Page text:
Brands are fragile; a single incident can undermine enthusiasm for a brand that took decades to build.

I’ve been a fan of one of America’s premier blues performers for decades, buying their albums, attending their concerts, and making it a point to visit their home base blues club on every visit to Chicago.

Last year, however, the brand soured for me…and it took just one employee’s ill-considered actions to undermine decades of loyalty.

The incident underscores the importance of clearly-understood policies, employee training, and continuing vigilance for branding success.

What could go wrong?

The first night after arriving in Chicago, I invited my son to join me in an excursion to the performer’s home club, in its new, expanded location, a few doors down from its original location.

Things started off on a high note. Although early in the evening, the club appeared to be operating at capacity. The performer, an acoustic blues soloist, was rocking the joint. The sound system was perfect; great impact and detail without destroying my hearing for the next 24 hours.

Although located just a block from Lake Michigan Avenue, and significantly larger than the original location, the location had a gritty, but not overdone, ambiance. Down-home Chicago at its best!

Soon, a spot opened up in the bar, and my son and I moved to the front of the room. We soon ordered, and received, well-prepared sandwiches and locally-brewed drafts while enjoying a close-up view of the performer

Great music, great location,  and great food; what could go wrong?

How not to treat the help

At the end of the set, however, the performer approached the bar to receive his payment for his set, as well as a take-away meal which had been contractually agreed upon.

Unfortunately, in plain view of everyone sitting at the bar, a disagreement arose between the performer and the club’s business manager.

At stake? As far as I can determine, the disagreement was over whether or not a side order of sweet potato fries was supposed to be included as a side dish with the performer’s meal!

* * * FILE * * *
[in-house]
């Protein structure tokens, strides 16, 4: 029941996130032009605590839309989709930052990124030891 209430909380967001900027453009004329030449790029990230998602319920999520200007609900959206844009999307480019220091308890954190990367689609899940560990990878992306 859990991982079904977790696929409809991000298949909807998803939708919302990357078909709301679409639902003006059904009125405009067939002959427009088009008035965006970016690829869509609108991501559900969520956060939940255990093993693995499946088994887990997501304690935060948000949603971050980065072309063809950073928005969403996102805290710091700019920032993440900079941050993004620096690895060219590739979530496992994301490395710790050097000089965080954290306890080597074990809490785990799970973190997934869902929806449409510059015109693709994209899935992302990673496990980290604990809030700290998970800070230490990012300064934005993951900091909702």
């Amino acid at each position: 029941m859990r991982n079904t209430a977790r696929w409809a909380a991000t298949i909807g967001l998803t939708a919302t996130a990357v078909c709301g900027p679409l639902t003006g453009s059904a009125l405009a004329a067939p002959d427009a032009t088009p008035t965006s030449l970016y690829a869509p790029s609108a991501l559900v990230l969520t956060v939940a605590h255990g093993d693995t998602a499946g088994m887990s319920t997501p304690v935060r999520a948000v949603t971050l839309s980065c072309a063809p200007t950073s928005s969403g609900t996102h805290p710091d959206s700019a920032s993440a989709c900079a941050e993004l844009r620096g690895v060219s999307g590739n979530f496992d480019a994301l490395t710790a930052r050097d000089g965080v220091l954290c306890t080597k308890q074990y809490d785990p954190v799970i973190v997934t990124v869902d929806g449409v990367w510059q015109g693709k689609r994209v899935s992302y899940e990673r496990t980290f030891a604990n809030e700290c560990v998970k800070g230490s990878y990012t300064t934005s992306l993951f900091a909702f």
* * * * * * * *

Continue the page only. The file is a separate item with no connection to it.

Instantly, the whole experience soured. No matter how good the music, the sound system, or the location, the fun evaporated from the whole experience. My son and I left soon after.

I didn’t even buy the $30 sweatshirt I usually buy on my yearly visits to the club!

Worse, when it came time to renew my subscription to the club’s free newsletter, which I’ve been getting since the 80’s, I didn’t renew.

The origins of brand disintegration

Granted, in itself, my lost enthusiasm for the performer’s brand doesn’t matter in the grand scheme of things. To hospitality businesses in popular cities that cater to tourists–unlike self-employed professionals serving niche markets–I suspect it takes a lot of disenchanted patrons to make a dent in the bottom line.

Yet, what are the lessons we can take away from this sorry brand-erosion story?

  • Clarifying expectations. The problem probably originated in a lack of clearly-defined policies and procedures. As a result, the performer “expected” a side order of sweet potato fries, but the club’s management “expected” the complimentary meal to include a standard, rather than premium, side order.
  • Discretion. Regardless of the cause of the problem, the discussion should never have taken place in public–especially during a break in the music, when conversations can be easily overheard. Even if the performer was not entitled to the sweet potato fries, the business manager should have suggested adjourning to the business office, or the  back of the room, to discuss the situation.
  • Long term perspective. Most disturbing of all is the “us versus them” attitude the business manager exhibited towards the performer. Observing it, I couldn’t help thinking, “If this is how they treat their performers, what do they really think about their patrons?”

3 questions to ask

As you reflect on the fragility of brands, and how quickly they can be undermined, ask yourself:

  • How clearly do I explain exactly what clients can expect when dealing with me and my business?
  • Do I have policies in place for handling misunderstandings when they occur?
  • Are all who deal with my clients encouraged to take a long-term view of client satisfaction and my firm’s brand view?

Most important, in view of how easily a single incident can undermine my brand, do you have systems in place to manage your brand by monitoring client and customer satisfaction on a continuing basis? One of the lessons from our forefathers was that “Eternal vigilance is the price we pay for democracy.” The same can be said for our personal brands.


Roger C. Parker encourages you to create an IdeaTracking content dashboard to learn from, and apply, the good personal branding ideas all around you. Use his online form to ask questions about writing for brand building success.